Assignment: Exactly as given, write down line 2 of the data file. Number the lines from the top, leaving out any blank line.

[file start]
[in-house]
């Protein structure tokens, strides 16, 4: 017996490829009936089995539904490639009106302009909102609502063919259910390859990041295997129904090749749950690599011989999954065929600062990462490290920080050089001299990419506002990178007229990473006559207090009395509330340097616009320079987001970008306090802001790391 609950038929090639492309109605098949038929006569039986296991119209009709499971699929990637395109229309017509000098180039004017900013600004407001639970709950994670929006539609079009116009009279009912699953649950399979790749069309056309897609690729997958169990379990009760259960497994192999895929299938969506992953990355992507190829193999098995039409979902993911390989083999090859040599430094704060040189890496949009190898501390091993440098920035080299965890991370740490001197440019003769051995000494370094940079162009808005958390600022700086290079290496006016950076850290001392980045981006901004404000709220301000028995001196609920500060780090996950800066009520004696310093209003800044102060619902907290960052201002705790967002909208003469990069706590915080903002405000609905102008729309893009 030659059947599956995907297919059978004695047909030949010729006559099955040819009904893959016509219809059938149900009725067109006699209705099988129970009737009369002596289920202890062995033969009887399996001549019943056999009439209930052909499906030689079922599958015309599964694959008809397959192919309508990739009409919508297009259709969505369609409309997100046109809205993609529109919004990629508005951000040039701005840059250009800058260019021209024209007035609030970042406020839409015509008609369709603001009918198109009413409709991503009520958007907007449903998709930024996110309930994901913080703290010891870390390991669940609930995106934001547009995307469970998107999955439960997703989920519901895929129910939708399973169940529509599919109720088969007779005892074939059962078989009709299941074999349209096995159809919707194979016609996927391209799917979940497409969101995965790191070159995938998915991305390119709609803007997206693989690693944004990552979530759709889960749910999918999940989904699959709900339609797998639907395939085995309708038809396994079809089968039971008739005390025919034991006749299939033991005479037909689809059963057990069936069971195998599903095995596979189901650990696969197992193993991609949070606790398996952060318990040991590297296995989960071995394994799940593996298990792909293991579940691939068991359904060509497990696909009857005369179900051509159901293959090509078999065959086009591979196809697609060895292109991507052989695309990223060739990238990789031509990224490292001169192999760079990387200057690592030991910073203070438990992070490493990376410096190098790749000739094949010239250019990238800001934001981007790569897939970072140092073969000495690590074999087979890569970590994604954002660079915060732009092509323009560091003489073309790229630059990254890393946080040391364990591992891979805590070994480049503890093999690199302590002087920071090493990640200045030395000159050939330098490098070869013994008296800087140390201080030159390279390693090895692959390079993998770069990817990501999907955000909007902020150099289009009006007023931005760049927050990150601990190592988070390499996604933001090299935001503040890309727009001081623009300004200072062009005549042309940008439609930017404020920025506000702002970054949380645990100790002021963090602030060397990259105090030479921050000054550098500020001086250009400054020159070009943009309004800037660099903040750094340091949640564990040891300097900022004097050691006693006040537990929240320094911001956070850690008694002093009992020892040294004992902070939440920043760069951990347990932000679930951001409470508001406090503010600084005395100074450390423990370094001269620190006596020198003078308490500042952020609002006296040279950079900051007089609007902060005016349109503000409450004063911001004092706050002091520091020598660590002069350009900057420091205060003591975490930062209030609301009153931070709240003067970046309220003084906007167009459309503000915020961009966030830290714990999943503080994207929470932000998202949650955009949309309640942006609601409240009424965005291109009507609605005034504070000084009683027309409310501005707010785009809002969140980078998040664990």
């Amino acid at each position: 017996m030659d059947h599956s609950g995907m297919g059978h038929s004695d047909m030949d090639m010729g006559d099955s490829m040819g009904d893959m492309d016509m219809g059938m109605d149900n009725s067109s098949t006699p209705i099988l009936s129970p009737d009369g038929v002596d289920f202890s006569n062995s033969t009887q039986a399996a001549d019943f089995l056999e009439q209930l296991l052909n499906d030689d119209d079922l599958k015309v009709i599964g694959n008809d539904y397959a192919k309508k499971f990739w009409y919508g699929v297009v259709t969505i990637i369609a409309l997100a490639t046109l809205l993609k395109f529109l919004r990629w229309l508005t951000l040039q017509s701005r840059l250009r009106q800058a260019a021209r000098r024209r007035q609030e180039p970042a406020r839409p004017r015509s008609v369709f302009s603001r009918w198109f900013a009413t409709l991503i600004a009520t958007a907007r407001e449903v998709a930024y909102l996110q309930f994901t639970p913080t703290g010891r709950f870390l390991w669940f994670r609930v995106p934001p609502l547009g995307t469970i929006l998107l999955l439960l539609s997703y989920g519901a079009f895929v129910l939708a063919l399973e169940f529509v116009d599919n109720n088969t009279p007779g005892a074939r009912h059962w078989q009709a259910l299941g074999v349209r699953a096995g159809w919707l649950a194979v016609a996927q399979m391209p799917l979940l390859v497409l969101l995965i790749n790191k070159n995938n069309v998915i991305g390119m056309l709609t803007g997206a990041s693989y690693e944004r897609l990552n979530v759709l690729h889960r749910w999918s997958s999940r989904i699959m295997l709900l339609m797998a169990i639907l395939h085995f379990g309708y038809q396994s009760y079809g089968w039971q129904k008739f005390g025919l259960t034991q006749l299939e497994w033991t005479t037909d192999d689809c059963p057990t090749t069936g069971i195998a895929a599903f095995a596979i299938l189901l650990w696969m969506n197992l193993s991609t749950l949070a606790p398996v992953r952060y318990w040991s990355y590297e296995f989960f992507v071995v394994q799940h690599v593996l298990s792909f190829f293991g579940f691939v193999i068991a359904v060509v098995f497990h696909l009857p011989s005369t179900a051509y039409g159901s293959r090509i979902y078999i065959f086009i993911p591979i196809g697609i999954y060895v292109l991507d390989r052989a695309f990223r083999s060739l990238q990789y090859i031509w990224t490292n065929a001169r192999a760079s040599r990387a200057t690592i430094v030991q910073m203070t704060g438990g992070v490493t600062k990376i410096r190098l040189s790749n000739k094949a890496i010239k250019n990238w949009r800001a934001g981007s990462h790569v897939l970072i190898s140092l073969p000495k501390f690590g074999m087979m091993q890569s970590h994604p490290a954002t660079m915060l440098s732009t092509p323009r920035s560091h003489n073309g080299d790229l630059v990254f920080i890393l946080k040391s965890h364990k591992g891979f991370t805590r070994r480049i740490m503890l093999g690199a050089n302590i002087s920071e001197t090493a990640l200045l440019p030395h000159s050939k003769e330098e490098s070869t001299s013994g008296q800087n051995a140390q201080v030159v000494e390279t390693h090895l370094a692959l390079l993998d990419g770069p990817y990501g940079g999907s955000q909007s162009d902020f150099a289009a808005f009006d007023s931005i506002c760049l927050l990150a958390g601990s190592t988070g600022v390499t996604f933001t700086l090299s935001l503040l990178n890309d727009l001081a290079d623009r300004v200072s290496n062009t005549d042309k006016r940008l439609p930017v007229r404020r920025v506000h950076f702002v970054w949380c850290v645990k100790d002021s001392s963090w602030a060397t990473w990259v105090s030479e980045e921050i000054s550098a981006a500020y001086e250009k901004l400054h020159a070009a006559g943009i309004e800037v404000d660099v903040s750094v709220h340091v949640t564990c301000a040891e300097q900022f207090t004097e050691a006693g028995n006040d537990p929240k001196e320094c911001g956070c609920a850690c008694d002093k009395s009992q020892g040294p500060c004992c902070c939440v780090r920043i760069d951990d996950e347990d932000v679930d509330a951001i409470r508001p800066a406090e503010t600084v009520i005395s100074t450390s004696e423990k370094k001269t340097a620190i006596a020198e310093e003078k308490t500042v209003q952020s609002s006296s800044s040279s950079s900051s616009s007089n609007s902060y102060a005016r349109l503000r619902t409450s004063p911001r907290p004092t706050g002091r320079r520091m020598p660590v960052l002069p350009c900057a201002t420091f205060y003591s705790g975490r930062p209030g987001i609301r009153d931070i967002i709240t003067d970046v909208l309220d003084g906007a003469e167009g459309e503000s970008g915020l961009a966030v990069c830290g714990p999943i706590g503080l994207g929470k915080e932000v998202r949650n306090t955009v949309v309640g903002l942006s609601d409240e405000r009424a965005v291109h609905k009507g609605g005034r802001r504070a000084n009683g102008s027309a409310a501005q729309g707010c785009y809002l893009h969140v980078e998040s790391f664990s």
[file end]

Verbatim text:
């Protein structure tokens, strides 16, 4: 017996490829009936089995539904490639009106302009909102609502063919259910390859990041295997129904090749749950690599011989999954065929600062990462490290920080050089001299990419506002990178007229990473006559207090009395509330340097616009320079987001970008306090802001790391 609950038929090639492309109605098949038929006569039986296991119209009709499971699929990637395109229309017509000098180039004017900013600004407001639970709950994670929006539609079009116009009279009912699953649950399979790749069309056309897609690729997958169990379990009760259960497994192999895929299938969506992953990355992507190829193999098995039409979902993911390989083999090859040599430094704060040189890496949009190898501390091993440098920035080299965890991370740490001197440019003769051995000494370094940079162009808005958390600022700086290079290496006016950076850290001392980045981006901004404000709220301000028995001196609920500060780090996950800066009520004696310093209003800044102060619902907290960052201002705790967002909208003469990069706590915080903002405000609905102008729309893009 030659059947599956995907297919059978004695047909030949010729006559099955040819009904893959016509219809059938149900009725067109006699209705099988129970009737009369002596289920202890062995033969009887399996001549019943056999009439209930052909499906030689079922599958015309599964694959008809397959192919309508990739009409919508297009259709969505369609409309997100046109809205993609529109919004990629508005951000040039701005840059250009800058260019021209024209007035609030970042406020839409015509008609369709603001009918198109009413409709991503009520958007907007449903998709930024996110309930994901913080703290010891870390390991669940609930995106934001547009995307469970998107999955439960997703989920519901895929129910939708399973169940529509599919109720088969007779005892074939059962078989009709299941074999349209096995159809919707194979016609996927391209799917979940497409969101995965790191070159995938998915991305390119709609803007997206693989690693944004990552979530759709889960749910999918999940989904699959709900339609797998639907395939085995309708038809396994079809089968039971008739005390025919034991006749299939033991005479037909689809059963057990069936069971195998599903095995596979189901650990696969197992193993991609949070606790398996952060318990040991590297296995989960071995394994799940593996298990792909293991579940691939068991359904060509497990696909009857005369179900051509159901293959090509078999065959086009591979196809697609060895292109991507052989695309990223060739990238990789031509990224490292001169192999760079990387200057690592030991910073203070438990992070490493990376410096190098790749000739094949010239250019990238800001934001981007790569897939970072140092073969000495690590074999087979890569970590994604954002660079915060732009092509323009560091003489073309790229630059990254890393946080040391364990591992891979805590070994480049503890093999690199302590002087920071090493990640200045030395000159050939330098490098070869013994008296800087140390201080030159390279390693090895692959390079993998770069990817990501999907955000909007902020150099289009009006007023931005760049927050990150601990190592988070390499996604933001090299935001503040890309727009001081623009300004200072062009005549042309940008439609930017404020920025506000702002970054949380645990100790002021963090602030060397990259105090030479921050000054550098500020001086250009400054020159070009943009309004800037660099903040750094340091949640564990040891300097900022004097050691006693006040537990929240320094911001956070850690008694002093009992020892040294004992902070939440920043760069951990347990932000679930951001409470508001406090503010600084005395100074450390423990370094001269620190006596020198003078308490500042952020609002006296040279950079900051007089609007902060005016349109503000409450004063911001004092706050002091520091020598660590002069350009900057420091205060003591975490930062209030609301009153931070709240003067970046309220003084906007167009459309503000915020961009966030830290714990999943503080994207929470932000998202949650955009949309309640942006609601409240009424965005291109009507609605005034504070000084009683027309409310501005707010785009809002969140980078998040664990």